Shoulder Sleeve Insignia
On a black disc 2 1/4 inches (5.72 cm) in diameter, a white circle 2 inches (5.08 cm) in diameter and 1/4 inch (.64 cm) in width.
A white circle was used as a corps badge by an organization designated I Corps during the Civil War. The white circle was selected as the identifying device for the current I Corps.
The shoulder sleeve insignia was approved by the Adjutant General, American Expeditionary Forces telegram on 3 December 1918 and approved by the War Department on 17 June 1922. (TIOH Drawing Number A-1-57)
Combat Service Identification Badge
A silver color metal and enamel device 2 inches (5.08 cm) in diameter consisting of a design similar to the shoulder sleeve insignia.
Distinctive Unit Insignia
A gold color metal and enamel device 1 1/8 inches (2.86 cm) in height overall consisting of an ultramarine blue volcano discharging a silver gray and red cloud of smoke and lava, superimposed by a gold "I", all upon a black annulet enclosing a white annulet with a central black disc; crossing the base is a gold scroll inscribed "AMERICA'S CORPS" in black letters.
The black disc with white ring is a direct representation of the I Corps shoulder sleeve insignia, which was approved in World War I. The volcanic mountain symbolizes the unit's World War II history in Australia, New Guinea, the Philippines, Japan and later service in Korea and at Fort Lewis - all within the Pacific geological "Ring of Fire." The blue on the mountain symbolizes the I Corps infantry composition and its relation with the Pacific Ocean. The flame and smoke refer to the I Corps' hardening in the fire of combat in WWI, WWII, and Korea. The numeral "I" refers to the unit designation and the fact I Corps was the first Army Corps into combat in two wars. The color gold signifies the high worth of the unit. The motto "America's Corps" is in reference to I Corps' large Reserve Component base, with units located throughout the United States.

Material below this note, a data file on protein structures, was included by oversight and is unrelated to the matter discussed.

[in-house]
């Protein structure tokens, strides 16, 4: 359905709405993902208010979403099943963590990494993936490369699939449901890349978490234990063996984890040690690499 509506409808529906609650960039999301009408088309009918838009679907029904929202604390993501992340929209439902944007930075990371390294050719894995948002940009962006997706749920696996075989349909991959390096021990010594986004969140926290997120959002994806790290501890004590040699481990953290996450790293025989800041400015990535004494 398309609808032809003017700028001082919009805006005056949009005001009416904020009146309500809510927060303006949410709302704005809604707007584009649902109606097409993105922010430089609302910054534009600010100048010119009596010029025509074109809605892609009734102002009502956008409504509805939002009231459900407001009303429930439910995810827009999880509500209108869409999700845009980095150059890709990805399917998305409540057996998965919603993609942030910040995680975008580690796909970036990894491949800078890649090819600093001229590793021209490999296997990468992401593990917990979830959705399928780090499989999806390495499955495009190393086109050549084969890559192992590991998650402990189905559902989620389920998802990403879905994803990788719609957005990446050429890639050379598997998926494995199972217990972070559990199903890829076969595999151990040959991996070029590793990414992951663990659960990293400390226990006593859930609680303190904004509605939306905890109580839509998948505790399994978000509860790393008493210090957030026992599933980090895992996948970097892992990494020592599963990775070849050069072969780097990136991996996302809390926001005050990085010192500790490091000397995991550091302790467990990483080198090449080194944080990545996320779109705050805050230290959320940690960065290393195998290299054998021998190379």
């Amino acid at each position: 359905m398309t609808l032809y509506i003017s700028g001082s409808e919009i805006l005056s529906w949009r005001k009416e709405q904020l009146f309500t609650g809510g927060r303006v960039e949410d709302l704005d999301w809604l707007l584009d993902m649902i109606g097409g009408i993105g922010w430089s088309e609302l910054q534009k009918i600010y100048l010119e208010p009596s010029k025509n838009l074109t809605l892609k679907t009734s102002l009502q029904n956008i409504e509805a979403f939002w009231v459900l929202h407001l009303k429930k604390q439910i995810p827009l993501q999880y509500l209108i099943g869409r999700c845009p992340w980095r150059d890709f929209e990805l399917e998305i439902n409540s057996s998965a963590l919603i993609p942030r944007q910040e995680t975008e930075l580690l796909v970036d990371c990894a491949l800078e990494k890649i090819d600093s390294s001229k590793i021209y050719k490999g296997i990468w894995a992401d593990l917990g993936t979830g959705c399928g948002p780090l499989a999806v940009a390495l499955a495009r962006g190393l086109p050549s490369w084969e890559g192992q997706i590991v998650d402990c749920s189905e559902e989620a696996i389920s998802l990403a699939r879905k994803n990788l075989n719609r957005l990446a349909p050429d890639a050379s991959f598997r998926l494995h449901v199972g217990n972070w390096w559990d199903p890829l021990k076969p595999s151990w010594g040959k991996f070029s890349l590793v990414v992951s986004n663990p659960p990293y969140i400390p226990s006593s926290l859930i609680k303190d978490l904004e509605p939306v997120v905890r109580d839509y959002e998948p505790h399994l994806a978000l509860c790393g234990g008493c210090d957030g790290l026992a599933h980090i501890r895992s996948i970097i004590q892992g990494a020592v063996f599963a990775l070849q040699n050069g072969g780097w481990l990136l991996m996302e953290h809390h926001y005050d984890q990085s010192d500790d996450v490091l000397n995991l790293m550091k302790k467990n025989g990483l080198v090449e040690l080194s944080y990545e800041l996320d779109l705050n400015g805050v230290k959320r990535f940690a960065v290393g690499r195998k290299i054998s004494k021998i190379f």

The current distinctive unit insignia was approved on October 31, 1988. The original distinctive unit insignia for I Corps was approved on 8 June 1942. It was a blue disc with white star, a white Ionic column rising from a white pediment and a motto scroll with "Aspire." A new insignia was authorized on 21 May 1970, which was a hexagon elongated vertically and divided by a wavy black diagonal band with ten silver stars, between dark blue at the top with a yellow fleur-de-lis and a white star and a light blue area in base bearing a Korean Taeguk. A third design, which was a duplicate of the shoulder sleeve insignia was approved on 14 September 1982 and cancelled on 31 October 1988.